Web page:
• Characterize variation among databases with respect to comprehensiveness and ease of use.
  • Estimate personnel costs associated with building database access.


Cost:  We seek funding to access at least two large free databases by leveraging the CTSI Large Database Inventory [Aim 1], to quantify the benefit of evidence-based parameter values on sample-size calculations [Aim 2], and to plan the computational work in fine detail [Aim 3].  Salary support $100,000 (12 months) for principal faculty and staff.


Collaborators: Joan Hilton (Epidemiology & Biostatistics) will lead the biostatistical aspects of the “App” development.  Tracy van Nunnery (Medicine) will lead a team of computer experts who will create the database interfaces. Kirsten Bibbins-Domingo (Medicine) will serve as lead clinical collaborator.


Example interface and output:  Dr Hilton and Mr Nunnery have on-going research collaborations that began in 2007. Mr. Nunnery and his team created HERO, the electronic medical record system used at Ward 86 of SFGH, and thus are well acquainted with HIPAA requirements. As an example of their work, users (clinicians) can query HERO to obtain the distribution of any patient characteristic captured by clinicians, limited to user-specified search criteria. The web-based interface for retrieving demographic data is shown below, with the date fields displayed (upper image).  The distributions of demographic characteristics were exported to an Excel spreadsheet (lower image).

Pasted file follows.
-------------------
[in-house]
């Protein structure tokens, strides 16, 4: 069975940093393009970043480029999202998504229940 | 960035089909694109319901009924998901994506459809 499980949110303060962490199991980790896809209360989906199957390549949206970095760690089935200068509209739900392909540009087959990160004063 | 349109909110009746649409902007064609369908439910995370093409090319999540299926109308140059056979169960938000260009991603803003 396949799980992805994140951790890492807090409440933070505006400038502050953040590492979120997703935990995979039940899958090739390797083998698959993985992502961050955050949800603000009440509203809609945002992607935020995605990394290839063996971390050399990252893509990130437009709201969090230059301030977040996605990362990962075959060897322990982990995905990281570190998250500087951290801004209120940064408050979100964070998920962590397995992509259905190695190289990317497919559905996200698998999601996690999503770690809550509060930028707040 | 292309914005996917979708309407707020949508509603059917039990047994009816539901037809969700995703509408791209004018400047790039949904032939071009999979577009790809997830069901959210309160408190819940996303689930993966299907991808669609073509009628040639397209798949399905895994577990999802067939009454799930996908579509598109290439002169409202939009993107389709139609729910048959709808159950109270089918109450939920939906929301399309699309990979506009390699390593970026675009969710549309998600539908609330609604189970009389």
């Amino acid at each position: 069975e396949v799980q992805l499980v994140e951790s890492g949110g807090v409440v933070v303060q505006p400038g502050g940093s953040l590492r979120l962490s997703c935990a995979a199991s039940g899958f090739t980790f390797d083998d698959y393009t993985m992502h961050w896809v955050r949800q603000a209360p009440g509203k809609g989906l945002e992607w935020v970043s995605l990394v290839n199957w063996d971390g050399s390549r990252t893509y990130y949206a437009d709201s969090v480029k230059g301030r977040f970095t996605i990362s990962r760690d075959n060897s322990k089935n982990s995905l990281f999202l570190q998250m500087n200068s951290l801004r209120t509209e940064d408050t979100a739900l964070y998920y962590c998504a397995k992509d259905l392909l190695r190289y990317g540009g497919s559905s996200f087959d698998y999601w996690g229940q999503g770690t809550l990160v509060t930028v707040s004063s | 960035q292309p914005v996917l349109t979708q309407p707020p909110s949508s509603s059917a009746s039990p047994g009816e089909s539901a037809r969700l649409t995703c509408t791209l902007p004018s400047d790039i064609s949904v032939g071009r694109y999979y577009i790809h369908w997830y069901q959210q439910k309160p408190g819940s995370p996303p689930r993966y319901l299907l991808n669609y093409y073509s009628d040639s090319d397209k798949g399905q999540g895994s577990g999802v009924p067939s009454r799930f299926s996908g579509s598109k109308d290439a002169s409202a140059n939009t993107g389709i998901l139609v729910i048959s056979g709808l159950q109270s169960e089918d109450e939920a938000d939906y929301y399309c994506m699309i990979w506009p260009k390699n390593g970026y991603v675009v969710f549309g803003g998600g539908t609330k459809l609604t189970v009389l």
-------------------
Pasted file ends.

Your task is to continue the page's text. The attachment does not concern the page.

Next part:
Sounds like a good idea - Consultation Services has been interested in developing a systematic, formulaic and more automated approach to power calculations and we would be interested in working with you on this. However, will you be able to obtain good information on distributions and prevalence on enough measurements and within enough subgroups of the population from the datasets you're proposing to be broadly useful? It seems like the possibilities for what might be needed are endless, and the dataset resources limited.

Thanks for your support! I agree that finding a great database up front would make the most efficient use of our time; selecting the first database to work with is Aim 1. Input from my clinical collaborator will help ensure the initial resource is useful in a very wide range of UCSF-type research applications. Your input is most welcome too. Got database suggestions???